Ian Somerhalder (Vampire Diaries, TV series) revealed to us that a new show he was involved in was being announced the following week but he wouldn’t tell us anything other than he would be playing a human this time rather than a vampire (see the announcement for V-Wars).
Billy Boyd‘s (Lord of the Rings trilogy) panel was interesting – I’m unsure if he is just always that wacky or if he was suffering from a lack of sleep, but his panel was pure silliness, in which he debated Celsius to Fahrenheit and feet to meters for nearly half an hour.
We also got a bit nostalgic on the vendor floor when we met Samantha Newark, who is the voice of Jerrica/Jem in the animated series Jem, and we snapped a photo of the DeLorean from Back to the Future, which obviously made a special trip forward in time to join the folks at the convention.
The vendors and artists seemed to number much less than the last time we attended and also did not seem to be as great of quality as we remembered. Most of what we saw perusing the aisles was that the merchandise were items we had seen before and nothing unique.
At past Wizard World conventions, the main stage panels were held on a raised stage, with two huge screens on either side and two more hanging from the ceiling about halfway back on either side of the center aisle so that those who didn’t have a VIP pass or who didn’t get a seat close to the stage could see the guest from no matter where they were seated. The convention skipped that this year, so unless you were in the first three rows, you didn’t get to see anything.
Additionally, the seating for VIP and regular attendees was a mess. We waited over an hour to get into the first panel on Saturday, were let in by volunteer staff when the doors first opened, and were directed by staff to sit anywhere. After 20 minutes, the man running the panel apologized but instructed anyone without a VIP pass to move back. We ended up all the way in the back of the room despite the fact that we had been there first.
Almost every panel scheduled was late by at least 20 minutes, and in some cases, autograph and photo op schedules were pushed back by at least an hour. Bonnie was over an hour late to the autograph/selfie time we had signed up for. We’re unsure if this was because the convention didn’t schedule a break for her, her panel started late and therefore ended late, or simply a lack of adherence to set schedules by talent and/or handlers.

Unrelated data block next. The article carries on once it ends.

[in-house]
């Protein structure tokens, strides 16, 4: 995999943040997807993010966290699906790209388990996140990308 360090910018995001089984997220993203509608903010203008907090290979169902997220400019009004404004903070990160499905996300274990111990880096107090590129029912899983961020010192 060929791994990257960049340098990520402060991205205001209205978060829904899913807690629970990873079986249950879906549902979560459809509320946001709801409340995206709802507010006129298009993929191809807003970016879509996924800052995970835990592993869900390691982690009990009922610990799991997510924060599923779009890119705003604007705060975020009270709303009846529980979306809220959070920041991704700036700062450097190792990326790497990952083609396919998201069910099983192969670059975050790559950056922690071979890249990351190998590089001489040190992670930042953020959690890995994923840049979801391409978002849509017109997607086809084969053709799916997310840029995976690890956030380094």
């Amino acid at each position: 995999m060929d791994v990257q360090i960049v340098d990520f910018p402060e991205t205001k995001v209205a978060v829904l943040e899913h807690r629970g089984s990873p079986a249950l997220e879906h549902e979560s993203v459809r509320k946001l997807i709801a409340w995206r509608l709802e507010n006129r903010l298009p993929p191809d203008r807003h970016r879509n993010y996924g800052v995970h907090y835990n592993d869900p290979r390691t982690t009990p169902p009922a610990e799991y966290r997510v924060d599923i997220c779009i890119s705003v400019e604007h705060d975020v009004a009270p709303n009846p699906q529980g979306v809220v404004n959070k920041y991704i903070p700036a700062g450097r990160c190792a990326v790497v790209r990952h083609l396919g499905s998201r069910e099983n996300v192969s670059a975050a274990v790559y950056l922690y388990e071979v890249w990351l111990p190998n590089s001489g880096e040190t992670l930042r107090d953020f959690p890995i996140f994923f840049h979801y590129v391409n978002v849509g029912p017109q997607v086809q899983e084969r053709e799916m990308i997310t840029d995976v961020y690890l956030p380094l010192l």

While there were many informative panels to attend that had nothing to do with any of the mainstream celebrities in attendance, we found it disappointing that one of the panels specifically focused on Charisma Carpenter (Buffy; Angel) and Holly Marie Combs (Charmed) and their experiences as women in a male-dominated industry was relegated to a smaller panel room rather than highlighted on the main stage. In the wake of the #MeToo movement, was this panel simply paying lip service to the movement rather than actually supporting it considering all but one of the main stage panel guests were male?
We reached out to Wizard World for comment on some of the things we didn’t enjoy about the convention, and here’s what they had to say about our concerns.
Regarding the scheduling issues:
Sometimes when the panel rooms are not near the show floor a guest may be delayed. This happened in a few cases.
Regarding lack of vendors/quality of vendors:
There were a comparable number of artists and exhibitors at this show compared with other Wizard World events of this size and floor space.
Regarding the lack of screens for viewing by panel attendees who were not VIP or in the first few rows:
We typically only have screens at our Chicago and Philadelphia shows now. That’s new since last year.
Regarding issues with seating for VIP guests vs. general admission guests and the lack of organization of the seating:
Unfortunately, a building staff member inadvertently opened a side door, which allowed guests in, [which] was [against] our procedure. We fixed that as soon as we could.
Overall, we had a good time at the convention. Access to the talent, even to walk by and get a glimpse of Jason Momoa or Billy Boyd, gave us a thrill. We met interesting Potter and Fantastic Beasts fans while waiting in line for autographs and panels.
Most of all, our love for one Ezra Miller grew exponentially since we realized that he loves the fandom as much as we love him.
Press passes were provided by Wizard World for coverage of this event.